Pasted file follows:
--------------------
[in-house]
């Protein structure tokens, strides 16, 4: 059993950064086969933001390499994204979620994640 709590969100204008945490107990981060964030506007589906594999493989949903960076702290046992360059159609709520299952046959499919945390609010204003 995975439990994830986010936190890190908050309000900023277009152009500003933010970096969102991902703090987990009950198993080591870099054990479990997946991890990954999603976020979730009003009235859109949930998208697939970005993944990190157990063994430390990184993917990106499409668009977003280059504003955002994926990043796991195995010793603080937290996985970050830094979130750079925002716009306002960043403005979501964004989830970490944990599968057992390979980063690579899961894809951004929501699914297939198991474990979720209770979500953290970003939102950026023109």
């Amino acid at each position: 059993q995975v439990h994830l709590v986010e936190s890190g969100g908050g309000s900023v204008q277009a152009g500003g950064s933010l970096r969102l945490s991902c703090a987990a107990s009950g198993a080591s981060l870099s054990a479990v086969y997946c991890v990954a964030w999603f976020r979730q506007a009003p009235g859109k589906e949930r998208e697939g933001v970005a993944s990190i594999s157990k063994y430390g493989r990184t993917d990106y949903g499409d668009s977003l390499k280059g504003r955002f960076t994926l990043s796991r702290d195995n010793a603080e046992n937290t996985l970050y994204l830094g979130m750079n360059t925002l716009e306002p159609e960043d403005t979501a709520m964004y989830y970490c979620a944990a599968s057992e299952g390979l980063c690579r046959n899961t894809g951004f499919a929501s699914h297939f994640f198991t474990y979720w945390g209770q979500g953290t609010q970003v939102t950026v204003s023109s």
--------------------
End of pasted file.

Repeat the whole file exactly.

[in-house]
């Protein structure tokens, strides 16, 4: 059993950064086969933001390499994204979620994640 709590969100204008945490107990981060964030506007589906594999493989949903960076702290046992360059159609709520299952046959499919945390609010204003 995975439990994830986010936190890190908050309000900023277009152009500003933010970096969102991902703090987990009950198993080591870099054990479990997946991890990954999603976020979730009003009235859109949930998208697939970005993944990190157990063994430390990184993917990106499409668009977003280059504003955002994926990043796991195995010793603080937290996985970050830094979130750079925002716009306002960043403005979501964004989830970490944990599968057992390979980063690579899961894809951004929501699914297939198991474990979720209770979500953290970003939102950026023109």
């Amino acid at each position: 059993q995975v439990h994830l709590v986010e936190s890190g969100g908050g309000s900023v204008q277009a152009g500003g950064s933010l970096r969102l945490s991902c703090a987990a107990s009950g198993a080591s981060l870099s054990a479990v086969y997946c991890v990954a964030w999603f976020r979730q506007a009003p009235g859109k589906e949930r998208e697939g933001v970005a993944s990190i594999s157990k063994y430390g493989r990184t993917d990106y949903g499409d668009s977003l390499k280059g504003r955002f960076t994926l990043s796991r702290d195995n010793a603080e046992n937290t996985l970050y994204l830094g979130m750079n360059t925002l716009e306002p159609e960043d403005t979501a709520m964004y989830y970490c979620a944990a599968s057992e299952g390979l980063c690579r046959n899961t894809g951004f499919a929501s699914h297939f994640f198991t474990y979720w945390g209770q979500g953290t609010q970003v939102t950026v204003s023109s």